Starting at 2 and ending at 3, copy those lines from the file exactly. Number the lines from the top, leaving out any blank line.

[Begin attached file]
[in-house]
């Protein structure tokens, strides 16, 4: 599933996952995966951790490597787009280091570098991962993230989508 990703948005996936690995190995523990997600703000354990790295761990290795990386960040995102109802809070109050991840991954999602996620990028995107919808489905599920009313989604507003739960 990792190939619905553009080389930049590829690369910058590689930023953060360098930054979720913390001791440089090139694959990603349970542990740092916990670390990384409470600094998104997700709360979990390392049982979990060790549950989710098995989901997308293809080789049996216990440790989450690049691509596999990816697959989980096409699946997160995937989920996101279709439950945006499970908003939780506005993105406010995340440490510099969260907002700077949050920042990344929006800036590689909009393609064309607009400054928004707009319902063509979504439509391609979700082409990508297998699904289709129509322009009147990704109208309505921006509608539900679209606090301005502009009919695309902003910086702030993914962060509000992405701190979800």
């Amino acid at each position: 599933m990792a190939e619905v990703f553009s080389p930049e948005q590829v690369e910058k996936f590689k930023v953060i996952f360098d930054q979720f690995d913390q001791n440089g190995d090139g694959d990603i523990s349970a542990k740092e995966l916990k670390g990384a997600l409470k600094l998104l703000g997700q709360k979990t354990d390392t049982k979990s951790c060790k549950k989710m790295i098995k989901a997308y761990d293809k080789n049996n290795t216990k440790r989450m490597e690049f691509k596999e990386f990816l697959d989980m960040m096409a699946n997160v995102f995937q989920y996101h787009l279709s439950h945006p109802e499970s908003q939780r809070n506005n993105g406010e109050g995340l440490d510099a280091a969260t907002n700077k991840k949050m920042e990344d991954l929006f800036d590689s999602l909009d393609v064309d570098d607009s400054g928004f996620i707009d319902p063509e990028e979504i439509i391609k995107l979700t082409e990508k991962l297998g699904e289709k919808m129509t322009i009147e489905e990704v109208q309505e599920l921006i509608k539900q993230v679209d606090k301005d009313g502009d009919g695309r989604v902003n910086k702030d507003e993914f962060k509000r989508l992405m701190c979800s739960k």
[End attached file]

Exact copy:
């Protein structure tokens, strides 16, 4: 599933996952995966951790490597787009280091570098991962993230989508 990703948005996936690995190995523990997600703000354990790295761990290795990386960040995102109802809070109050991840991954999602996620990028995107919808489905599920009313989604507003739960 990792190939619905553009080389930049590829690369910058590689930023953060360098930054979720913390001791440089090139694959990603349970542990740092916990670390990384409470600094998104997700709360979990390392049982979990060790549950989710098995989901997308293809080789049996216990440790989450690049691509596999990816697959989980096409699946997160995937989920996101279709439950945006499970908003939780506005993105406010995340440490510099969260907002700077949050920042990344929006800036590689909009393609064309607009400054928004707009319902063509979504439509391609979700082409990508297998699904289709129509322009009147990704109208309505921006509608539900679209606090301005502009009919695309902003910086702030993914962060509000992405701190979800």
């Amino acid at each position: 599933m990792a190939e619905v990703f553009s080389p930049e948005q590829v690369e910058k996936f590689k930023v953060i996952f360098d930054q979720f690995d913390q001791n440089g190995d090139g694959d990603i523990s349970a542990k740092e995966l916990k670390g990384a997600l409470k600094l998104l703000g997700q709360k979990t354990d390392t049982k979990s951790c060790k549950k989710m790295i098995k989901a997308y761990d293809k080789n049996n290795t216990k440790r989450m490597e690049f691509k596999e990386f990816l697959d989980m960040m096409a699946n997160v995102f995937q989920y996101h787009l279709s439950h945006p109802e499970s908003q939780r809070n506005n993105g406010e109050g995340l440490d510099a280091a969260t907002n700077k991840k949050m920042e990344d991954l929006f800036d590689s999602l909009d393609v064309d570098d607009s400054g928004f996620i707009d319902p063509e990028e979504i439509i391609k995107l979700t082409e990508k991962l297998g699904e289709k919808m129509t322009i009147e489905e990704v109208q309505e599920l921006i509608k539900q993230v679209d606090k301005d009313g502009d009919g695309r989604v902003n910086k702030d507003e993914f962060k509000r989508l992405m701190c979800s739960k």